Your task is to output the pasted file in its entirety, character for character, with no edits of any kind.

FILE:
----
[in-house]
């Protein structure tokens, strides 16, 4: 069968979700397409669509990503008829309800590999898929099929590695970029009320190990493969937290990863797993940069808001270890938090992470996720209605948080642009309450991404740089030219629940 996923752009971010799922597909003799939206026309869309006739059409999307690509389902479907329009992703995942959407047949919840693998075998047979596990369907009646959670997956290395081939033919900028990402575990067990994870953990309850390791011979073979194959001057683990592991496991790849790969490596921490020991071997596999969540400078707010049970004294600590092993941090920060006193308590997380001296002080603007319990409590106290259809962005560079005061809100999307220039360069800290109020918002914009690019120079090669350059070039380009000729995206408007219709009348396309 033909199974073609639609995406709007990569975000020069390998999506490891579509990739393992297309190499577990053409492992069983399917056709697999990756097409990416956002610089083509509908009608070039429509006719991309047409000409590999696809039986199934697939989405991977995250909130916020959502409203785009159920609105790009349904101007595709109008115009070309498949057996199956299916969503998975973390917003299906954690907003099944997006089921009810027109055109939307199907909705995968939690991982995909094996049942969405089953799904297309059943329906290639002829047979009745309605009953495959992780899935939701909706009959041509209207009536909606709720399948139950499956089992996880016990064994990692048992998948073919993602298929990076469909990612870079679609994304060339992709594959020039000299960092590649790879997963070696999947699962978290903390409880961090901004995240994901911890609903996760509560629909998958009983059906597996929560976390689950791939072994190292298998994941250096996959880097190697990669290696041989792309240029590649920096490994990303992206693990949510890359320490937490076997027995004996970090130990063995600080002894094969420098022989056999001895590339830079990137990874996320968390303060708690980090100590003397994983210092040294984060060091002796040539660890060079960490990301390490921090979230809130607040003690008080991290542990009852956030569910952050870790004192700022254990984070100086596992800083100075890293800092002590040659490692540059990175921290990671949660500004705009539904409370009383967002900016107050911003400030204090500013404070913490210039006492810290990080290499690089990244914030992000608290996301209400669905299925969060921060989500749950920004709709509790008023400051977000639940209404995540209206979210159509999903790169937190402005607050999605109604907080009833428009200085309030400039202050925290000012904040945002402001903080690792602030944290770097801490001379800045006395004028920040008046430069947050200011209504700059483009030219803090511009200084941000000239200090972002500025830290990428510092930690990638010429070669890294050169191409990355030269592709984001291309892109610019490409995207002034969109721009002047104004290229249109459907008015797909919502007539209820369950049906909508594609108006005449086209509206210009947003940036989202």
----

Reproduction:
[in-house]
């Protein structure tokens, strides 16, 4: 069968979700397409669509990503008829309800590999898929099929590695970029009320190990493969937290990863797993940069808001270890938090992470996720209605948080642009309450991404740089030219629940 996923752009971010799922597909003799939206026309869309006739059409999307690509389902479907329009992703995942959407047949919840693998075998047979596990369907009646959670997956290395081939033919900028990402575990067990994870953990309850390791011979073979194959001057683990592991496991790849790969490596921490020991071997596999969540400078707010049970004294600590092993941090920060006193308590997380001296002080603007319990409590106290259809962005560079005061809100999307220039360069800290109020918002914009690019120079090669350059070039380009000729995206408007219709009348396309 033909199974073609639609995406709007990569975000020069390998999506490891579509990739393992297309190499577990053409492992069983399917056709697999990756097409990416956002610089083509509908009608070039429509006719991309047409000409590999696809039986199934697939989405991977995250909130916020959502409203785009159920609105790009349904101007595709109008115009070309498949057996199956299916969503998975973390917003299906954690907003099944997006089921009810027109055109939307199907909705995968939690991982995909094996049942969405089953799904297309059943329906290639002829047979009745309605009953495959992780899935939701909706009959041509209207009536909606709720399948139950499956089992996880016990064994990692048992998948073919993602298929990076469909990612870079679609994304060339992709594959020039000299960092590649790879997963070696999947699962978290903390409880961090901004995240994901911890609903996760509560629909998958009983059906597996929560976390689950791939072994190292298998994941250096996959880097190697990669290696041989792309240029590649920096490994990303992206693990949510890359320490937490076997027995004996970090130990063995600080002894094969420098022989056999001895590339830079990137990874996320968390303060708690980090100590003397994983210092040294984060060091002796040539660890060079960490990301390490921090979230809130607040003690008080991290542990009852956030569910952050870790004192700022254990984070100086596992800083100075890293800092002590040659490692540059990175921290990671949660500004705009539904409370009383967002900016107050911003400030204090500013404070913490210039006492810290990080290499690089990244914030992000608290996301209400669905299925969060921060989500749950920004709709509790008023400051977000639940209404995540209206979210159509999903790169937190402005607050999605109604907080009833428009200085309030400039202050925290000012904040945002402001903080690792602030944290770097801490001379800045006395004028920040008046430069947050200011209504700059483009030219803090511009200084941000000239200090972002500025830290990428510092930690990638010429070669890294050169191409990355030269592709984001291309892109610019490409995207002034969109721009002047104004290229249109459907008015797909919502007539209820369950049906909508594609108006005449086209509206210009947003940036989202």